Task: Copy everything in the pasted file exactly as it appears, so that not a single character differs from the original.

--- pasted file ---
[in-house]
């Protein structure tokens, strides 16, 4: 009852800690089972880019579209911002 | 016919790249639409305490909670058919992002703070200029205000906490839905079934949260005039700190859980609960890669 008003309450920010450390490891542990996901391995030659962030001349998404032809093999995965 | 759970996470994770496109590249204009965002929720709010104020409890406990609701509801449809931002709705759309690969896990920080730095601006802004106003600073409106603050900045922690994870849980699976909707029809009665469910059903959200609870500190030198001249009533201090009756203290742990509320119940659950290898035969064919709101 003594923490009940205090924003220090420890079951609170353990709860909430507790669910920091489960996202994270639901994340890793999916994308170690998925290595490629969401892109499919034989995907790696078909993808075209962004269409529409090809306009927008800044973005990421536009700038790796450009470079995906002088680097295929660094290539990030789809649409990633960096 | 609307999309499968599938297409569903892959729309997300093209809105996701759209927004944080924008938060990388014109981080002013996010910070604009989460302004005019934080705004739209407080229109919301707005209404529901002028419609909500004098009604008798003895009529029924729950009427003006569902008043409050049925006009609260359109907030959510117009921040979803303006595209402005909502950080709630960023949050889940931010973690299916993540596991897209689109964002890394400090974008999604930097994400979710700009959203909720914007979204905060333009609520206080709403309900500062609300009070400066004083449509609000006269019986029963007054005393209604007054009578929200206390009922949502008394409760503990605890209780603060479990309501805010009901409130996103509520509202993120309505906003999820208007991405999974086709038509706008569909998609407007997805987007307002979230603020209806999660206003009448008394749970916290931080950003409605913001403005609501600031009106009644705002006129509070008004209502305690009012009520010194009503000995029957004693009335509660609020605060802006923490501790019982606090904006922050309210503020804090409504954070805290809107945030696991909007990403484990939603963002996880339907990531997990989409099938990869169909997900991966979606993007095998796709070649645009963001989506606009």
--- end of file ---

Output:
[in-house]
């Protein structure tokens, strides 16, 4: 009852800690089972880019579209911002 | 016919790249639409305490909670058919992002703070200029205000906490839905079934949260005039700190859980609960890669 008003309450920010450390490891542990996901391995030659962030001349998404032809093999995965 | 759970996470994770496109590249204009965002929720709010104020409890406990609701509801449809931002709705759309690969896990920080730095601006802004106003600073409106603050900045922690994870849980699976909707029809009665469910059903959200609870500190030198001249009533201090009756203290742990509320119940659950290898035969064919709101 003594923490009940205090924003220090420890079951609170353990709860909430507790669910920091489960996202994270639901994340890793999916994308170690998925290595490629969401892109499919034989995907790696078909993808075209962004269409529409090809306009927008800044973005990421536009700038790796450009470079995906002088680097295929660094290539990030789809649409990633960096 | 609307999309499968599938297409569903892959729309997300093209809105996701759209927004944080924008938060990388014109981080002013996010910070604009989460302004005019934080705004739209407080229109919301707005209404529901002028419609909500004098009604008798003895009529029924729950009427003006569902008043409050049925006009609260359109907030959510117009921040979803303006595209402005909502950080709630960023949050889940931010973690299916993540596991897209689109964002890394400090974008999604930097994400979710700009959203909720914007979204905060333009609520206080709403309900500062609300009070400066004083449509609000006269019986029963007054005393209604007054009578929200206390009922949502008394409760503990605890209780603060479990309501805010009901409130996103509520509202993120309505906003999820208007991405999974086709038509706008569909998609407007997805987007307002979230603020209806999660206003009448008394749970916290931080950003409605913001403005609501600031009106009644705002006129509070008004209502305690009012009520010194009503000995029957004693009335509660609020605060802006923490501790019982606090904006922050309210503020804090409504954070805290809107945030696991909007990403484990939603963002996880339907990531997990989409099938990869169909997900991966979606993007095998796709070649645009963001989506606009």